Europe's Final ATV Cargo Ship Leaves Space Station Saturday: Watch Live

An unmanned European space ship as big as a double-decker bus will leave the International Space Station tomorrow, signaling the end of a line of cargo ships that had delivered supplies to astronauts since 2008.
Packed with astronaut trash, the European Space Agency's (ESA) fifth and last Automated Transfer Vehicle (ATV-5) will undock from the orbiting outpost Saturday morning (Feb. 14) at 8:41 a.m. EST.
Timeline: Abdocken von ATV-5:
Saturday 14 Feb
07:34 Start undocking critical phase
08:52 ISS hooks opening
13:16 ATV wakeup
13:34 Demerging
13:40 Earliest possible separation
13:45 ATV departure manouevre (thruster burn)
13:59 ATV leaves the ISS 'approach ellipsoid' (critical area around Station)
16;06 End of undocking critical phase
16:30 Operations briefing at ATV-CC - last one ever?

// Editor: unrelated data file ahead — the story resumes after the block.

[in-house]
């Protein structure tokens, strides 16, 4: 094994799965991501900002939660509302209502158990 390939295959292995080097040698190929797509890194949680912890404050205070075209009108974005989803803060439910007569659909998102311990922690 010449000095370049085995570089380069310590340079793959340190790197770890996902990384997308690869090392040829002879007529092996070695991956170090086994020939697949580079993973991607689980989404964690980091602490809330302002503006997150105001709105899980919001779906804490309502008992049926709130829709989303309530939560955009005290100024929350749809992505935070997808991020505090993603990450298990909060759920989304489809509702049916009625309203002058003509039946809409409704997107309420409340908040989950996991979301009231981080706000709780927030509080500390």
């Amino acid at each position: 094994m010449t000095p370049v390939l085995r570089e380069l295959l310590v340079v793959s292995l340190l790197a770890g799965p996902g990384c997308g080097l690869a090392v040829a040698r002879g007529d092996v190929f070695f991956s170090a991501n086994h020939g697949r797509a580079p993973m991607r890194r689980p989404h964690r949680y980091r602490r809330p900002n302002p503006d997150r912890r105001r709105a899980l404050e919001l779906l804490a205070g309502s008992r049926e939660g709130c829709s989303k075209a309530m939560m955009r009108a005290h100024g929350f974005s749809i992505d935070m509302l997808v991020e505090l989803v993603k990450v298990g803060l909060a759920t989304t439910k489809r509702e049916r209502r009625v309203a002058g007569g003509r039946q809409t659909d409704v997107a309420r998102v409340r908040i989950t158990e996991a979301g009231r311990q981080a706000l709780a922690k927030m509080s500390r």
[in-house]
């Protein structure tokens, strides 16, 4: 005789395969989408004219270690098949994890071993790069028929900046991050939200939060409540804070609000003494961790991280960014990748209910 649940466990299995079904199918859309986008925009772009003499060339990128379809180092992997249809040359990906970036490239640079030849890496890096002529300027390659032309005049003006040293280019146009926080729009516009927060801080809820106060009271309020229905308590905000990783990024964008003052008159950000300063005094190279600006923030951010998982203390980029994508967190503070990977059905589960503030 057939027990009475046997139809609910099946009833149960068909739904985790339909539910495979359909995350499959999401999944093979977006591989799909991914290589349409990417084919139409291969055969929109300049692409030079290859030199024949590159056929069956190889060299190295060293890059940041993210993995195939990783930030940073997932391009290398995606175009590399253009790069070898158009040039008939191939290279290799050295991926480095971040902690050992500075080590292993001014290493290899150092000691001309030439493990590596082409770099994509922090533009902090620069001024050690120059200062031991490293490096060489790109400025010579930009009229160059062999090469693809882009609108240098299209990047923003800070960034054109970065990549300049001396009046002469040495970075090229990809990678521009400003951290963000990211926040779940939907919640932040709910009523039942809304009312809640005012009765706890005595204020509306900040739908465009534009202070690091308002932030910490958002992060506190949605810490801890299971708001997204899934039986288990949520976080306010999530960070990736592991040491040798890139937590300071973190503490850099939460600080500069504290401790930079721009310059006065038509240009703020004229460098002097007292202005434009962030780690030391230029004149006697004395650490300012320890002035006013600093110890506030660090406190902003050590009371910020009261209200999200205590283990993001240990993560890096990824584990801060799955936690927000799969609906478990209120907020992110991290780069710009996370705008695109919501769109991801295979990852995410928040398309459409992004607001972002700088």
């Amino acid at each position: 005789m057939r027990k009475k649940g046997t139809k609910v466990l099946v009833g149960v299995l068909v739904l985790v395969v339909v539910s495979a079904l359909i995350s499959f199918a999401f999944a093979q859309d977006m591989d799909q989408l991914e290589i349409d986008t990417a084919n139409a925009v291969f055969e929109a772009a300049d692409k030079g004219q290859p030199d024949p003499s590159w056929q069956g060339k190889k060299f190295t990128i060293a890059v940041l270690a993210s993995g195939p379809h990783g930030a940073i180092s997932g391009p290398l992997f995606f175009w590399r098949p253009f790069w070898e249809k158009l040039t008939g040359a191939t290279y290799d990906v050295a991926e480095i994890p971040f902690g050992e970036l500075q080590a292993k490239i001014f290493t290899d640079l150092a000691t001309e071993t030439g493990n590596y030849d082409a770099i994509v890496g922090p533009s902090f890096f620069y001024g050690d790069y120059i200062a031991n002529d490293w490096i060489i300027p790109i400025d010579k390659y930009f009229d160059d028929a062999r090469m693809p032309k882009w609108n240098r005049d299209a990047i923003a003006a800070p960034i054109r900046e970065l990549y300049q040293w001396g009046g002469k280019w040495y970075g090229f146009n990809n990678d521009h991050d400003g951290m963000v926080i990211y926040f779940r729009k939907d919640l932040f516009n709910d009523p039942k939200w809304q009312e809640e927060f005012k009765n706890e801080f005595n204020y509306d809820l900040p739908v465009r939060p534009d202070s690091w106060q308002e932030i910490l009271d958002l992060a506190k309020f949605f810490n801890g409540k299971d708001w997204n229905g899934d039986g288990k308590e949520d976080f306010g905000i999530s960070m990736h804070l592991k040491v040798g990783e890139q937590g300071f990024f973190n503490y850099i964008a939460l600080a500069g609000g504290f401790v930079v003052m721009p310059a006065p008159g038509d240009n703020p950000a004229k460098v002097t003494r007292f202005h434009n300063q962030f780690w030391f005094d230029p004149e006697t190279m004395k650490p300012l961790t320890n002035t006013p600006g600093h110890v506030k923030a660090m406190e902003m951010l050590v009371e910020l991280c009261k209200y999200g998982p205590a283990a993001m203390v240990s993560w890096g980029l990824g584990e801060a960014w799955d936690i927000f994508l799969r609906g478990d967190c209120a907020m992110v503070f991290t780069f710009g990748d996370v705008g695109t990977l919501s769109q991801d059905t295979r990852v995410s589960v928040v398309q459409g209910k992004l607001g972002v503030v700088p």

Quelle: ESA
Abdocken von ATV-5 - 13.42 MEZ LIVE

14.15 MEZ
Re-Entry : Sonntag, 15.02.2015
Quelle: NASA-TV / ESA
Update: 23.00 MEZ
Sam and Sasha ‘at the controls’ of final ATV docking
Posted on 14 Feb 2015 by julien
ESA astronaut Samantha Cristoforetti just Tweeted these two images of ATV-5's undocking.
Top-Video von ATV-5 Abdocken von ISS-Crew  hier:
Quelle: ESA
Update: 15.02.2015
The ATV control centre in Toulouse, France, commands the craft throughout their missions. Credit: CNES/M. Pedoussaut
Sunday 15 Feb /Time GMT
11:30 Start of reentry critical phase
11:30 Start of reentry manoeuvre operations
14:30 DEO1 First deorbit manoeuvre
15:56 Tank switch
17:26 DEO2 Second deorbit manoeuvre
17:57 Tumbling (expected until 18:11; includes final loss of signal)
18:12 Impact (expected)
18:26 Final ATV-CC team briefing
18:57 End of reentry critical phase

Quelle: ESA

Abschied vom ATV: Raumfahrzeug "Georges Lemaître" verglüht über dem Südpazifik